Monday, 27 April 2015

Is rape motivated by sex or aggression?

Traditionally, rape has been classified as sex crime, and society has assumed that the rapist was motivated by lust. However, some feminist scholars have challenged this view, arguing instead that rape is motivated by the need to dominate, to assert power, and to humiliate a victim rather than by sexual desire for her. Before evaluating the argument that rape is about aggression and not about sex, it is important to emphasize one undeniable fact. Whatever motivates the rapist, rape victims do not find rape to be sexually pleasurable. The myth that they sometimes do is dangerous and probably has encouraged some men to rape and some juries to excuse rapists. Rape is among women’s worst fears.


What makes rape even more complicated to understand as a crime is the fact that rape is perceived differently by men and women. Men perceive rape as a sexual crime whereas women perceive rape as crime of aggression. But both of them miss a part of the complete picture. Rape is a sexual and aggression crime. One can’t take away the aggression part from it, but neither can one take away the sex part from it. 

Kirtida Gautam is a clinical psychologist and the author of novel #IAm16ICanRape: The War Against Rape Culture. 

Sunday, 26 April 2015

Theories of Rape

Feminist theory of rape

The feminist theory considers rape to be the result of long and deep rooted social tradition in which male have dominated nearly all important political and economical activities.

From an interpersonal standpoint, feminist theory essentially regards rape as a male response to the social inequality between the sexes and the tendency of this inequality to affect the way men and women interact sexually. Some feminist theorists have postulated that a “feedback process” serves to perpetuate social inequality by making the prospects of rape so intimidating as to restrict the lifestyle of many women. Because of the fear of rape and other forms of sexual harassment, women tend to restrict themselves to relatively safe activities in which contact with males (especially unfamiliar ones” is minimized and/or confined to “protective conditions”. These restrictions prevent women from succeeding occupationally, economically and politically, and thus the cycle in which rape is an integral element tends to be perpetual.

 

Social learning theory of rape

Social learning theory of rape has roots in research began about two decades ago which determined that repeated exposure to almost any type of stimulus tend to promote positive feeling towards it.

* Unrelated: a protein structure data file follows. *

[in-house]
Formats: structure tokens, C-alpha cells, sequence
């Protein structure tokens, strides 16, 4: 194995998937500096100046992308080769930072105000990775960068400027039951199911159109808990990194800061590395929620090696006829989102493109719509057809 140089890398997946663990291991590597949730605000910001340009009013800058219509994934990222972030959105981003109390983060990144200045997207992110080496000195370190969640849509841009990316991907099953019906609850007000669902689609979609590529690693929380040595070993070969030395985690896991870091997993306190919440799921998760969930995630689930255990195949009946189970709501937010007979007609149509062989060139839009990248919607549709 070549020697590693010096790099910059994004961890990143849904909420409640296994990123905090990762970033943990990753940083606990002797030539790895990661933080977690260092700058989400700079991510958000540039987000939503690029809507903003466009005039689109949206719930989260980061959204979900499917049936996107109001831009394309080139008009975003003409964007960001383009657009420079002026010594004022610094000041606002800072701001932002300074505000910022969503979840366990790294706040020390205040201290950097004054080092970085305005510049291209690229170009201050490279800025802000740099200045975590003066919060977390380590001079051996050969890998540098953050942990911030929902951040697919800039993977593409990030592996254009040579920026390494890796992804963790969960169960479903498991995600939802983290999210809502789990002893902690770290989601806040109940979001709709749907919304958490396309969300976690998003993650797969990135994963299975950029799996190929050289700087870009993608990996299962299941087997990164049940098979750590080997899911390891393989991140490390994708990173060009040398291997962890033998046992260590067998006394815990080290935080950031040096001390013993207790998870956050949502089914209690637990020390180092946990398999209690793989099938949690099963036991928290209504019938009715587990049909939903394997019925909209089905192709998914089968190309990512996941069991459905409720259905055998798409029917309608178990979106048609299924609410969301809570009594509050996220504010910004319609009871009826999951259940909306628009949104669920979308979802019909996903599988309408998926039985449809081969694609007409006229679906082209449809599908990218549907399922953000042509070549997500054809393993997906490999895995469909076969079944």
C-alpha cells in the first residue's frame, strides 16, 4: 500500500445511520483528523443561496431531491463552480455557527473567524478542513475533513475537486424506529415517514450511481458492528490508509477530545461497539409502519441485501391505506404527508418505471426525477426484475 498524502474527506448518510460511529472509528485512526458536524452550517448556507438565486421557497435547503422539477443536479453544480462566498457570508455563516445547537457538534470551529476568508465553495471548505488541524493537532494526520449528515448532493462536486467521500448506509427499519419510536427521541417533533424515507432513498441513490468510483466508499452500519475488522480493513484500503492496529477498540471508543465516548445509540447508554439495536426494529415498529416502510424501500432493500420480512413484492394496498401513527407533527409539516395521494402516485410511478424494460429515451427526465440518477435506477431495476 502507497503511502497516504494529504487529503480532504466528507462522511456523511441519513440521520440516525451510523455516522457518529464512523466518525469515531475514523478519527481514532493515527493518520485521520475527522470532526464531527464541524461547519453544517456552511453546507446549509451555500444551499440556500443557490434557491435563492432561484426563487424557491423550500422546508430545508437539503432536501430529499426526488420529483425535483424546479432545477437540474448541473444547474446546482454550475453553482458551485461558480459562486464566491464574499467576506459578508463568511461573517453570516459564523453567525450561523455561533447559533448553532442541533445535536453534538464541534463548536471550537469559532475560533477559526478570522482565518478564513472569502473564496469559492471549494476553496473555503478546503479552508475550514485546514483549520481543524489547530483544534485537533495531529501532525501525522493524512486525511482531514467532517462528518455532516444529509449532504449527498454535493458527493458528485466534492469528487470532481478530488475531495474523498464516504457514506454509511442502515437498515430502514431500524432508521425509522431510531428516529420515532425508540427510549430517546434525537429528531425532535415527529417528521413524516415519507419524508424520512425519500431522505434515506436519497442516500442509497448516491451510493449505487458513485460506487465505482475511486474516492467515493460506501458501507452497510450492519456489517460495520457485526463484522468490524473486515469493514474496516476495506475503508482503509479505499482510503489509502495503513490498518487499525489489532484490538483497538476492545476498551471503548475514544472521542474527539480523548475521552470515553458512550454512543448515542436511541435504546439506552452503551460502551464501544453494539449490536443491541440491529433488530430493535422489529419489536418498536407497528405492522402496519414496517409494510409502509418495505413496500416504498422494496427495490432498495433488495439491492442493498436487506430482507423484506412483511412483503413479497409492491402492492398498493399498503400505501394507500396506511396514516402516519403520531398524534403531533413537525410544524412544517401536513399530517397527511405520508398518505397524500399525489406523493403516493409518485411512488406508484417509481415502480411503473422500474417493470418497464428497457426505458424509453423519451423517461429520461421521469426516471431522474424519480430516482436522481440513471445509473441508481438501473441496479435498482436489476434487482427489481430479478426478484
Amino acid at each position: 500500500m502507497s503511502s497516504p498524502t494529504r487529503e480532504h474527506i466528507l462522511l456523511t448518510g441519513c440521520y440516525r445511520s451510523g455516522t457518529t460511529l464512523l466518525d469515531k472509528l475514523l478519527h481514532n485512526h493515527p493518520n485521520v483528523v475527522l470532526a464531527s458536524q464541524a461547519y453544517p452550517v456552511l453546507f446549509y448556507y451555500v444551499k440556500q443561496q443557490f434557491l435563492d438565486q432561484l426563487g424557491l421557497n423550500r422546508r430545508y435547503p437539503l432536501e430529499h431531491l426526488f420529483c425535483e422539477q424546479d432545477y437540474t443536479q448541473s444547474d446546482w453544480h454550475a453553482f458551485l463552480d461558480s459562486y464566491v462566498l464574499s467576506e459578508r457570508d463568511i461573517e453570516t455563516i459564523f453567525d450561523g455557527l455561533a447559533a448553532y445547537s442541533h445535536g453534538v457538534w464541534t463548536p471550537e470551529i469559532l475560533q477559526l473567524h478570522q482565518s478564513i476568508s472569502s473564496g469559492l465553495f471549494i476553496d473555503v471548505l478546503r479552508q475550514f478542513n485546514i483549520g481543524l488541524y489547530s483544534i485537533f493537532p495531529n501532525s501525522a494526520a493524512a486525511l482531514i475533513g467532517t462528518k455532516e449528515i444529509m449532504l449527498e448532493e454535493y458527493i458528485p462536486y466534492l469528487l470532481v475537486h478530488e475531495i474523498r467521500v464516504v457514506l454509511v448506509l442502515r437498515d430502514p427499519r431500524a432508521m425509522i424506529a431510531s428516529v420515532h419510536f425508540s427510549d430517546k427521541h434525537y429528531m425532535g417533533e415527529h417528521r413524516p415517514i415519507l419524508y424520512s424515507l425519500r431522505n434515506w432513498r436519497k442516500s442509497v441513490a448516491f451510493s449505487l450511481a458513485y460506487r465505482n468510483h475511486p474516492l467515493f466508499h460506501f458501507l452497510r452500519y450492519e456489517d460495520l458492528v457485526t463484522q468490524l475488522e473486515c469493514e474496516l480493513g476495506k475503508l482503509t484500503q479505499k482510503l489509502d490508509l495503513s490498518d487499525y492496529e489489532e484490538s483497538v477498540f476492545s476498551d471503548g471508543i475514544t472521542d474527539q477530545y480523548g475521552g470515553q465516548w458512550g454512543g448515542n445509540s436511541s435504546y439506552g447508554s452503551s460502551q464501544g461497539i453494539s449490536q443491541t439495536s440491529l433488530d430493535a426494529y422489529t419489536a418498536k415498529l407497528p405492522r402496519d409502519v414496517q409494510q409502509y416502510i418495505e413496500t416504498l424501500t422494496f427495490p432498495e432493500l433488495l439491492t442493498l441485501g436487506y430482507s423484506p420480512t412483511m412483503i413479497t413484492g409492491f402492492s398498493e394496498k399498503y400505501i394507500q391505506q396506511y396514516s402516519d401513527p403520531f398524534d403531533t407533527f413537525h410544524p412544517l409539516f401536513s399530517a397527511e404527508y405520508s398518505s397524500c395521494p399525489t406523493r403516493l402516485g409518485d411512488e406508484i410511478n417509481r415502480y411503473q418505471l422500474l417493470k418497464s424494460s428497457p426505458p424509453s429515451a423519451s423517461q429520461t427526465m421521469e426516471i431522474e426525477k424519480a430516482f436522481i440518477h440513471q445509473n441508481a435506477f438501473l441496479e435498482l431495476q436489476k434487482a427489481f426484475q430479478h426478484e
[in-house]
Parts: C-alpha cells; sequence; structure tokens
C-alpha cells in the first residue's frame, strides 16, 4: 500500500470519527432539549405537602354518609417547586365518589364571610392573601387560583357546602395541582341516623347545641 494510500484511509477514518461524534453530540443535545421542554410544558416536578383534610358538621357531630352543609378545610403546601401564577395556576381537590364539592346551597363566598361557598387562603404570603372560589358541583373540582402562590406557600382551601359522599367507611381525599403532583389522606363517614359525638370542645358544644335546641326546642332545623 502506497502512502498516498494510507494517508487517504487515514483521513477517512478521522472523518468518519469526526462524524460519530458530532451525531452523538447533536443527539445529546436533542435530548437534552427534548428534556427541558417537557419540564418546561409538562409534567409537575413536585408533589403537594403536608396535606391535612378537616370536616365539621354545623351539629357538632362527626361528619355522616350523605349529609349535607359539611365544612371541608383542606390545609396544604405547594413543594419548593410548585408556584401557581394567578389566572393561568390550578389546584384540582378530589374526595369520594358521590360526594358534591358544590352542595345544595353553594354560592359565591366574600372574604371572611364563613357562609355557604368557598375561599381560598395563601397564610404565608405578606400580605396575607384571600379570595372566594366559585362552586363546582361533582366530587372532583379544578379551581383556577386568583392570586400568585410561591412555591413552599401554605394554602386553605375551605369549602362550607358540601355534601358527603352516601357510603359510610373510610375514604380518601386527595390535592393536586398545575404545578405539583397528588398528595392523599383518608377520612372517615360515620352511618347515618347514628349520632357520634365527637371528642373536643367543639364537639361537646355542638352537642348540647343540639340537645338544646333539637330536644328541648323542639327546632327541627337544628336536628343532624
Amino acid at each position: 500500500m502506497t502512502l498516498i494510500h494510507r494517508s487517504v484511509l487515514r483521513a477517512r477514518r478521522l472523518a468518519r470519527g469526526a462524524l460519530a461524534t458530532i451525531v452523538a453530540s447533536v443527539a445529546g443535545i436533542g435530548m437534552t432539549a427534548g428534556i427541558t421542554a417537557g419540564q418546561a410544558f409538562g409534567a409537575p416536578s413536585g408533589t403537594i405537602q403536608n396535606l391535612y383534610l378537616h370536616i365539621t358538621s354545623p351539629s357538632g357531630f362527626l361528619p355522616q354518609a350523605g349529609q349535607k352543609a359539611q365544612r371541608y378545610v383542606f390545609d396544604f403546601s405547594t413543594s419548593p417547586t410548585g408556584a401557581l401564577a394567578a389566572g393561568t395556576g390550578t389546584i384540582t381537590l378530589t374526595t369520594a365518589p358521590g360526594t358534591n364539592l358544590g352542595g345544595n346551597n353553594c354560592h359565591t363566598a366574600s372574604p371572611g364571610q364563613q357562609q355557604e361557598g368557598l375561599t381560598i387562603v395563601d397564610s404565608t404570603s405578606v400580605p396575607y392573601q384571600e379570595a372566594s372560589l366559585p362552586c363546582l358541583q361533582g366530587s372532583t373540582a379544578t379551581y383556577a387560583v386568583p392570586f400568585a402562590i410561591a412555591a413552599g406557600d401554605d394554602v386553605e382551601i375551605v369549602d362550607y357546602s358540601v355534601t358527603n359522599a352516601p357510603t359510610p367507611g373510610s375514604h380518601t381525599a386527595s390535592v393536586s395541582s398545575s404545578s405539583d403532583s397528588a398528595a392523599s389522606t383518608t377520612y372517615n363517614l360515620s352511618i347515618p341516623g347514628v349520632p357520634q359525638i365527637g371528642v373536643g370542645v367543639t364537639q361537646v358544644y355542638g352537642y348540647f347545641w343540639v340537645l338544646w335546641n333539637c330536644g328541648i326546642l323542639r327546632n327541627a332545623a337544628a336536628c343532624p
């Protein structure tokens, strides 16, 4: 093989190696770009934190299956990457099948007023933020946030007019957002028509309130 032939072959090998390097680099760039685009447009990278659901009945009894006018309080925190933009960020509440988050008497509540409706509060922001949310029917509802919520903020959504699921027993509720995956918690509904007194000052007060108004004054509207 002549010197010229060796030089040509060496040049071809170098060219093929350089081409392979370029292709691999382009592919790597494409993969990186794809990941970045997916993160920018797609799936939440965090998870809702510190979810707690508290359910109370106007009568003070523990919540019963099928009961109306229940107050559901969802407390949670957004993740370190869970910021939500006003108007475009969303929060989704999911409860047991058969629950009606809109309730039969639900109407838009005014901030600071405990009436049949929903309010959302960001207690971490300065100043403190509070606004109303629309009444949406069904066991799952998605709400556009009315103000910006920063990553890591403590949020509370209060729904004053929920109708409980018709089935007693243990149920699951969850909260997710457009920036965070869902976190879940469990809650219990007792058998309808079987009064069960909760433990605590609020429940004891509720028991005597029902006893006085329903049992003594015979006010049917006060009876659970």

Bandura suggested that aggression is learned primarily through imitation (modeling) and thereafter sustained largely through various forms of intermittent reinforcement. Bandura argued that models for aggression mainly come from 3 sources:
  1. Primary association with family members and peers
  2. One’s culture and subculture
  3. In recent times, mass media
He saw television and other visual mass media as especially influential in that they --
  1. Taught actual methods of aggression
  2. Often showed little of the normal social restrain in expressed aggression
  3. Desensitized viewers to violence through repeated exposure
  4. Taught methods of rationalizing and excusing personal responsibility for aggression
The social learning theory of rape basically portrays rape as part of aggressive behavior towards women learned through 4 inter related process --
  1. By imitating rape scenes and other acts of violence toward women, as one may see in real life or as depicted in the mass media
  2. By associating sexuality and violence as when viewing sex and violence repeatedly depicted in the same context (as in many violent pornography and slash horror films)
  3. By perpetuating various “rape myths” such as, “no means yes” and women secretly desire to be raped”
  4. By desensitizing viewers to the pain, fear and humiliation of sexual aggression
These 4 hypothesized effects may be called-
  1. The modeling effect
  2. The sex violence linkage effect
  3. Rape myth effect
  4. Desensitization effect

 

The evolutionary theory of rape

Males and females, especially among mammals, seem to have evolved tendencies to emphasize different things with respect to allocating their time and energy to the tasks of reproduction. To determined why such sex difference have evolved, one may note that females must commit a great deal of reproductive time and energy gestating offspring that males do not assuming --
  1. That variation in reproduction is a crucial feature of all life
  2. That transmitting one’s genes to future generations can be accomplished primarily only through reproduction
  3. That each sex has a more or less equal total amount of time and energy to commit to reproduction and can deduce that the time and energy males do not devote to gestation can be diverted to other reproductive activities.
Kirtida Gautam is a clinical psychologist and the author of novel #IAm16ICanRape: The War Against Rape Culture.